George



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 Re: Selmer Series 9 intonation
Author: Ralph 
Date:   2006-10-08 02:03

You don't have to limit yourself to purchasing a Series 9 barrel. If there is a good instrument tech in your area, you may want to consider purchasing a barrel from almost any of the smaller bore Selmer instruments, generally from the Series 10 moving forward in time, and have the barrel reamed out to the Series 9 dimensions. I did this for my Series 9*. I purchased a Series 10S barrel from the famous auction website and then had it custom reamed to the dimensions I specified. Good Luck !!

Ralph

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 Re: Selmer Series 9 intonation
Author: shmuelyosef 
Date:   2017-02-24 02:14

Reawakening this thread...as I'm curious about the last post from Ralph. I, too would spend some money on barrels if I knew what diameter to specify. In fact, I have a lathe and know how to use reamers, etc (ex-machinist), so I could play around with some hard rubber rod to make test barrels IF I had some sense of what diameters/tapers/length tradeoffs were interesting.

I have measured lots of barrel, mouthpiece and LH joint diameters on 'all stock' vintage clarinets and not found any pattern that makes sense. Certainly there does not appear to be any attempt to match the diameters at the interfaces, which I find surprising, as my knowledge of acoustics would suggest that bore discontinuities would create all sorts of 'interesting' intonation and timbre issues. The discontinuities are, presumably, a node of sorts.

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 Re: Selmer Series 9 intonation
Author: Clarinetart 
Date:   2018-03-21 01:28

The sharp right hand in lowest register is pretty nearly unavoidable if you retain best tuning in other registers. That said...it isn't all that hard to bring down in pitch by holding fingers closer to open tone holes. Because the tone holes are so large you can feel the air venting through them. Sort of "floating" on that air cushion is what I do if I need better tuning on held notes.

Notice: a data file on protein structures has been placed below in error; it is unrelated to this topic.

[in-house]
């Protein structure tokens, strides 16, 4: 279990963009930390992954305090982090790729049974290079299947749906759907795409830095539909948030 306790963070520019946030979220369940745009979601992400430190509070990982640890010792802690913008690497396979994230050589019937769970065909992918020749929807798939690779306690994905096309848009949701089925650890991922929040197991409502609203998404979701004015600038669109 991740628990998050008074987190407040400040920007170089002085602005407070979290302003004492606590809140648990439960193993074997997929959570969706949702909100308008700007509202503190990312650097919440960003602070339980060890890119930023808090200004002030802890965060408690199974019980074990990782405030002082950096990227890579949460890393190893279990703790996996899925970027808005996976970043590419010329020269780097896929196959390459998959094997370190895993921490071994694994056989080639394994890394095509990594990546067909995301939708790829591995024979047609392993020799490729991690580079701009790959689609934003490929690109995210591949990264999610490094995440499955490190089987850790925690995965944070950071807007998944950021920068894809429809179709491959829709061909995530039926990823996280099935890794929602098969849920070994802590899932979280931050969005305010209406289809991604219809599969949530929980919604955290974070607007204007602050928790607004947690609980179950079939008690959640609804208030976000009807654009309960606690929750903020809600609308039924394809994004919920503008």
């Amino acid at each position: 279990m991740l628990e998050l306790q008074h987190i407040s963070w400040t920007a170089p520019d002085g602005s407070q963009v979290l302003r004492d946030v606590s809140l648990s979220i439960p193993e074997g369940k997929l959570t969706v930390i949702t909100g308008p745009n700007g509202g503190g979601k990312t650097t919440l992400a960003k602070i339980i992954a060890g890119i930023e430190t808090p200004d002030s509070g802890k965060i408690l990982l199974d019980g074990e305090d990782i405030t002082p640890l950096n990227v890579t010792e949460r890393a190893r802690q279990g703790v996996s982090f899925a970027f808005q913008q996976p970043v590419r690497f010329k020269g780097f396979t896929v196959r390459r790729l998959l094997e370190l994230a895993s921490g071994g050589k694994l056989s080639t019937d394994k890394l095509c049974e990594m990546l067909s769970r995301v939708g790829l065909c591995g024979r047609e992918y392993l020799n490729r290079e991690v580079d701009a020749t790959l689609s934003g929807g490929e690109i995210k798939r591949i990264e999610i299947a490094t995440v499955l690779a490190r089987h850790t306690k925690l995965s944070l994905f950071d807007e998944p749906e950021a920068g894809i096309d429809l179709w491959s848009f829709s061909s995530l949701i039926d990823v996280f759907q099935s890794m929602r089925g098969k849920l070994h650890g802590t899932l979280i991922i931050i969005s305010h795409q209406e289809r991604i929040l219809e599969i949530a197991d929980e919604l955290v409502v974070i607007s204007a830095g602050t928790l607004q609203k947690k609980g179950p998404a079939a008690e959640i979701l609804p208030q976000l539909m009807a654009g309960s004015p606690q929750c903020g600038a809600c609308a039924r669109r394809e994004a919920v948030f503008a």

Last but by far not least...mouthpiece choice is critical. Currently using a Sumner acousticut..large exit bore conical. Std pieces won't work well...stock old ones will work well.

Owner
Horns Reborn
Toronto Ontario Canada

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 Re: Selmer Series 9 intonation
Author: Clarinetart 
Date:   2018-03-21 01:37

The sharp right hand in lowest register is pretty nearly unavoidable if you retain best tuning in other registers. That said...it isn't all that hard to bring down in pitch by holding fingers closer to open tone holes. Because the tone holes are so large you can feel the air venting through them. Sort of "floating" on that air cushion is what I do if I need better tuning on held notes.
Last but by far not least...mouthpiece choice is critical. Currently using a Sumner acousticut..large exit bore conical. Std pieces won't work well...stock old ones will work well.

The barrel on this one is 65mm
Top bore measurement .600"...exit bore .593"
Exit bore of Sumner mouthpiece bang on .600"

Owner
Horns Reborn
Toronto Ontario Canada